So the burden appears to be on the tenant at some point. And ultimately I should have said this beginning, but for this whole eviction moratorium lawyers cross country are to some degree guessing because there’s no real case law yet, nobody really knows and different states, different tenant rights organization are interpreting this differently. For example, are we required to give the tenants the form, the affidavit that they’re supposed to fill out saying dear Jesus and landlord, I swear, I promise that I’m eligible for relief. Okay. What if they are lying? There’s no penalty for them. If I get stuck doing something wrong, I get hit with a $200,000 per occurrence penalty. Yikes. So I read this portion of the statute and read the whole thing. I’ll be honest. I’ve read lots of summaries, I followed it, but I read portion statute and really for this provision, who has the onus, do I have to give them this affidavit and like point them and lead them to the water or do they have to come up with it? And where I read it is, it’s on them to fill out the affidavit. I’m giving them information linked to their rights. So there’s some, some CYA, you know, some cover for me, but really it’s on them to do what I think. And am I right or wrong? I guess we’ll see. Practical challenge I’m having right now is some of the judges are not even holding hearings period, even though the eviction is supposedly, you know, only for nonpayment of rent. I mean, somebody who’s breaking all kinds of rules, I could evict them. I don’t know, time will tell.
Okay, the next item is the eviction would likely render the individual homeless or force the individual to move into and live in close quarters in a new congregate or a shared living setting because individual has no other available housing options. Okay. Really I can’t ever figure out what the, I don’t know their family situation. I don’t know where they’re going to go. It’s like hard to fact check. So I can just tell them like, look, please review the proceeding sentence carefully before relying on the possibility of eviction relief. Ultimately though I do think this is going to all enter the tenants favor, but this is designed, I don’t want to say it’s a bluff, but it’s kind of a bluff to just convince the tenants, Look, you have rights and don’t try to take advantage of them if you’re lying, but some people are going to do it. Obviously there’s always people taking advantage of system. And some of those people are going to be saved from eviction. Even as they’re sitting there working and piling up money and just not paying their bills. I read a story yesterday of a guy who he had a medical procedure halfway across country. He would be gone for a few months. So he rented out his multimillion dollar condo on the beach. Well, the person that was like, it was almost like Airbnb, like a very short term renter who was like, you know, not a high credit risk. This person decided, this is kind of nice. I’ll just live here for free for the next six months. Cause this eviction order is moratorium, by the way, it’s currently going through December 31st, 2020. So just the end of the year will be extended. I don’t know. I mean probably right. I mean, how many other things keeping extended and the state levels have been doing this? I mean, all this is doing is kicking the can down the road.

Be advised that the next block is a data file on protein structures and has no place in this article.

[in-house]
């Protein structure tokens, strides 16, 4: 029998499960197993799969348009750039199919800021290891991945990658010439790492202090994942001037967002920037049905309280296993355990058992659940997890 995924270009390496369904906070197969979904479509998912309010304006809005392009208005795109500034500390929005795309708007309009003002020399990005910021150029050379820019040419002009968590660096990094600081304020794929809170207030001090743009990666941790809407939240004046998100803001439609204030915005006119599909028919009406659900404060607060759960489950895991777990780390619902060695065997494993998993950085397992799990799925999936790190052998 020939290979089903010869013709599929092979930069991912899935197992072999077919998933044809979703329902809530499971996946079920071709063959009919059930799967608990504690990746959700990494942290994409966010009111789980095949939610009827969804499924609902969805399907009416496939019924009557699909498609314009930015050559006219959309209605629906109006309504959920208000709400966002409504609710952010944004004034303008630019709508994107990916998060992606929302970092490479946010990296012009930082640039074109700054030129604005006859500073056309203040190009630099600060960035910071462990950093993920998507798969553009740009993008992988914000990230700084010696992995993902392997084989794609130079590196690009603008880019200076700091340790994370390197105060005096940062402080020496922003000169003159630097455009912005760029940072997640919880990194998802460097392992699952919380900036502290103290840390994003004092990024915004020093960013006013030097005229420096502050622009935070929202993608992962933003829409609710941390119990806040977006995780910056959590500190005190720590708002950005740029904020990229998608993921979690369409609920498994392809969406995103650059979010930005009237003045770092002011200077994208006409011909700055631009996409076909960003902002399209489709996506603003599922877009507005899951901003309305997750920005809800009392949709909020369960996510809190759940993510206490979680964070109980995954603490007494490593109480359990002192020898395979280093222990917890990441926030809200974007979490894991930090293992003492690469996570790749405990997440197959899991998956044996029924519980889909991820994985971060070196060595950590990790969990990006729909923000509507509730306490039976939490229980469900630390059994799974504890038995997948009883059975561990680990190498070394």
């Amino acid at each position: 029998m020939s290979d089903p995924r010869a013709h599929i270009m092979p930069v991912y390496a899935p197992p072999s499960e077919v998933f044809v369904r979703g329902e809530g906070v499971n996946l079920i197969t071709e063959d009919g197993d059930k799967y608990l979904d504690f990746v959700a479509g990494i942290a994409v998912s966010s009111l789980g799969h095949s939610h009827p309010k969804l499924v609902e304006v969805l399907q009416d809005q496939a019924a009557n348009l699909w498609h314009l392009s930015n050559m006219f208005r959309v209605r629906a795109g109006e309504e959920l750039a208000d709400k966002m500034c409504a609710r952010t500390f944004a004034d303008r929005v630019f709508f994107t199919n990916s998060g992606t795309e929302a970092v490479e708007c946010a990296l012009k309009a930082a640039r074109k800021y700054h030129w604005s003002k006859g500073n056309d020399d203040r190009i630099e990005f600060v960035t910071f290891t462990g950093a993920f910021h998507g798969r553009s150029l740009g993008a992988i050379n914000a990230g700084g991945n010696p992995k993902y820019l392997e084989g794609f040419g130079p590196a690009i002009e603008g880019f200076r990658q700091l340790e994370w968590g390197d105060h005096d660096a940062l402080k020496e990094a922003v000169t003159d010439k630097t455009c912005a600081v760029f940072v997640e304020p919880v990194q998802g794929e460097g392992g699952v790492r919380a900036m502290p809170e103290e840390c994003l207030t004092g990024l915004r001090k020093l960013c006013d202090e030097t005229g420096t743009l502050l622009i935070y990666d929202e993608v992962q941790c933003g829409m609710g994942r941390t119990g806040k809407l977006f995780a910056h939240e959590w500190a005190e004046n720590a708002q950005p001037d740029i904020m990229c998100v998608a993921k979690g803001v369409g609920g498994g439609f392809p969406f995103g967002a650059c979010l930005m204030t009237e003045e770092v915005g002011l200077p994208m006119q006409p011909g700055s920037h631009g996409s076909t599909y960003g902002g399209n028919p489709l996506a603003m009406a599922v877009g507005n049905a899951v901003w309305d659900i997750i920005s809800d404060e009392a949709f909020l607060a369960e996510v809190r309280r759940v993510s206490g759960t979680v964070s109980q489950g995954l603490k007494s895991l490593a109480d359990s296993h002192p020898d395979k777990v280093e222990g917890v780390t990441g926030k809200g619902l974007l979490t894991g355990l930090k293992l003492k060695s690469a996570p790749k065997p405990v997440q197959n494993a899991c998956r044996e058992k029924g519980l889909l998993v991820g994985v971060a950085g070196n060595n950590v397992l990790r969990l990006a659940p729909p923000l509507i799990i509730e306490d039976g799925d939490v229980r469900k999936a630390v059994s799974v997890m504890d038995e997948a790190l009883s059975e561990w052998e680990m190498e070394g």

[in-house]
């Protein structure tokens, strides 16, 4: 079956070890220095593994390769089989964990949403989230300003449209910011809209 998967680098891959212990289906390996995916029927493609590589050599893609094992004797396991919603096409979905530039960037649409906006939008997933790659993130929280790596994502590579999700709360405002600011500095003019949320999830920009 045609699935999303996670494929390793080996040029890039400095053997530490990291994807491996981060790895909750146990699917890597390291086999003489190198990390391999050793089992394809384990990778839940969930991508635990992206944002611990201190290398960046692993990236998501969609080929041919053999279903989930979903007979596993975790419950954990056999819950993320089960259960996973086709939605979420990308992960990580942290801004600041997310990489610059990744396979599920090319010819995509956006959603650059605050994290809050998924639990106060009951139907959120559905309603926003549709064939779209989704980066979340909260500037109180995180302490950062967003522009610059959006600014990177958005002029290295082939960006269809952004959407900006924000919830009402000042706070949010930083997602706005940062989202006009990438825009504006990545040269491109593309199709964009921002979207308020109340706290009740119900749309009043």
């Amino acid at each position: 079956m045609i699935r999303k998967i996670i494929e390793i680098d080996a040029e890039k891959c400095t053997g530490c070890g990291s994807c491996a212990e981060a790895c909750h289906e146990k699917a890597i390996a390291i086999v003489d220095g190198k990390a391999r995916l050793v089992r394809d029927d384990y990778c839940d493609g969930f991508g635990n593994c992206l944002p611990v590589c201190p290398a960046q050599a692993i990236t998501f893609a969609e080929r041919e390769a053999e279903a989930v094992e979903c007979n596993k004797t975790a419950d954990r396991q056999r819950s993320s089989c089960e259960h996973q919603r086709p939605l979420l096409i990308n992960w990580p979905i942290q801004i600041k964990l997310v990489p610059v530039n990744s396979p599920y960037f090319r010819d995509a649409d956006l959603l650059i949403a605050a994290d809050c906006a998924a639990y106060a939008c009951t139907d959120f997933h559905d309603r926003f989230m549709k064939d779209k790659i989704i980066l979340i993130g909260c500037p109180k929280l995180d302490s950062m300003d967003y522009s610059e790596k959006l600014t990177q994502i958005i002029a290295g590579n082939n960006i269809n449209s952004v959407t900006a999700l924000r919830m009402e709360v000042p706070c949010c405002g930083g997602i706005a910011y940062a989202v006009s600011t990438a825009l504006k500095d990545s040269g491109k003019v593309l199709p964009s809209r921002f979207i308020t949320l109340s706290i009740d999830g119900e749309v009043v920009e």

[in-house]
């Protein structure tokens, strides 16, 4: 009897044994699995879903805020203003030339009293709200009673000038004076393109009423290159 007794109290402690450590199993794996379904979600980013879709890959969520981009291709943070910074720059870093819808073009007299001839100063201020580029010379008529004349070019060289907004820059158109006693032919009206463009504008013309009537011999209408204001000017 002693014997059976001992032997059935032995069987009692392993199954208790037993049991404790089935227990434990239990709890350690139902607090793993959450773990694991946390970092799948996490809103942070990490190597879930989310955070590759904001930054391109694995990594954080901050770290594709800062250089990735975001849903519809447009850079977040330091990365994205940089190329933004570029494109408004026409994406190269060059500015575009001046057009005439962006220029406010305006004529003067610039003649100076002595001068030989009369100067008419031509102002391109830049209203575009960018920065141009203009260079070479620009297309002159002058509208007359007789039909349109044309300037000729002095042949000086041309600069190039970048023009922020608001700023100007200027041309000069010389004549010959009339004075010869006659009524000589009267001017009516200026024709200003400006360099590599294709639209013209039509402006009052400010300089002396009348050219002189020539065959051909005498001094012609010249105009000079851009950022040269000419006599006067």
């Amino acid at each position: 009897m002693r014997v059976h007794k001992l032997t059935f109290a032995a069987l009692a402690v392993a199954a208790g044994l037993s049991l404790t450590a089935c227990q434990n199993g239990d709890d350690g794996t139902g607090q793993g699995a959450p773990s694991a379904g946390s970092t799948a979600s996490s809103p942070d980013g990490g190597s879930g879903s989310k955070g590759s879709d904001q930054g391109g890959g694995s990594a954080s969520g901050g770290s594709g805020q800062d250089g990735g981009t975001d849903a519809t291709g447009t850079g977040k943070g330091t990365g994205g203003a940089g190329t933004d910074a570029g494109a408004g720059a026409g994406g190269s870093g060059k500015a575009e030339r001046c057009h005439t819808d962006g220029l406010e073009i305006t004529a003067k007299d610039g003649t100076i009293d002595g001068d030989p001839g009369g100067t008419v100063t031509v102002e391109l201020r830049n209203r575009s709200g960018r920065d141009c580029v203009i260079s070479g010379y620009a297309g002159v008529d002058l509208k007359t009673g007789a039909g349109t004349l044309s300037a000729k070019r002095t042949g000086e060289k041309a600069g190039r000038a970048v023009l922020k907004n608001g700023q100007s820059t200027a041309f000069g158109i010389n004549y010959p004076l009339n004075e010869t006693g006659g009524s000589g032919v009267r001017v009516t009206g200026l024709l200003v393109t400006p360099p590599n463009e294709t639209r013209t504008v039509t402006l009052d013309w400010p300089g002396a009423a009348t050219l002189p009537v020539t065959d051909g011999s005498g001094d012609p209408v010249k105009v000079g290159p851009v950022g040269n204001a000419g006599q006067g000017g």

For mobile home park tenants or mobile home park landlords we’re in better shape, right? Because if somebody owns the home and they don’t pay us for two, three, six months, well within the six months, you know, the payment is coming and we’re going to take your house, right. We’re going to make you move your house. So you might as well pay. It’s your moral obligation. It’s your legal obligation, you might as well pay. Now, if it’s a Park owned home, you know, you’re pretty much in an apartment world. And if they don’t pay, they don’t pay, they don’t pay. Well guess what? In the six months they’re going to jump in the middle of the night. They’re going to leave you with crap behind and no money. And it’s going to suck. So, you know, not really a lot you could do about that in my opinion is just try to give it to them to pay and convince them to pay for any way you can, try to give him a payment plan, document, document, document. That’s kind of the general thing. Cause the key here to remind them is this order does not relieve any individual with an obligation to pay rent. This is not, this is not rent cancellation or rent abatement. This is not the free rent you see on the sheets hanging outside of New York City building windows, okay. This is just, you can’t evict. So I can still charge and collect late fees, penalties, interest. I can still later pursue garnishment, etc. I can still evict you for health and safety reasons. You know, you get some crazy pit bull run around that could endanger the safety of others. I can evict you. You’ve got excessive filth or you know, you’re cooking meth or something. I can still evict you. Again, the challenge is going to be getting a judge to step up and hold court and be the mean heartless judge is going to do that. But there’s probably one out there. If you find one, maybe tell your friends.
Again, this letter, this process I’m sending out to people it’s designed to make them aware of the rights, but also to clarify their ongoing obligations to pay rent. And I really think it’s a disservice to the tenant to deceive them otherwise.
So kind of in conclusion, I mean, we don’t know how this is all going to end, but it’s important to really work with your tenants. Try to get them on a payment plan, try to get them to follow the normal lease rules and make sure they fill out that affidavit. If you’re going to, you know, call off the dogs on them. But ultimately if you want to proceed with eviction, you can try to proceed to eviction. Just be aware that it’s possible it’s not going to go anywhere for a while and you got to be real specific as to why you’re evicting somebody. If it’s just nonpayment of rent, you better make sure that they are not harmed or that they’re not eligible.
So there you go. Special report. COVID-19 talk to you soon.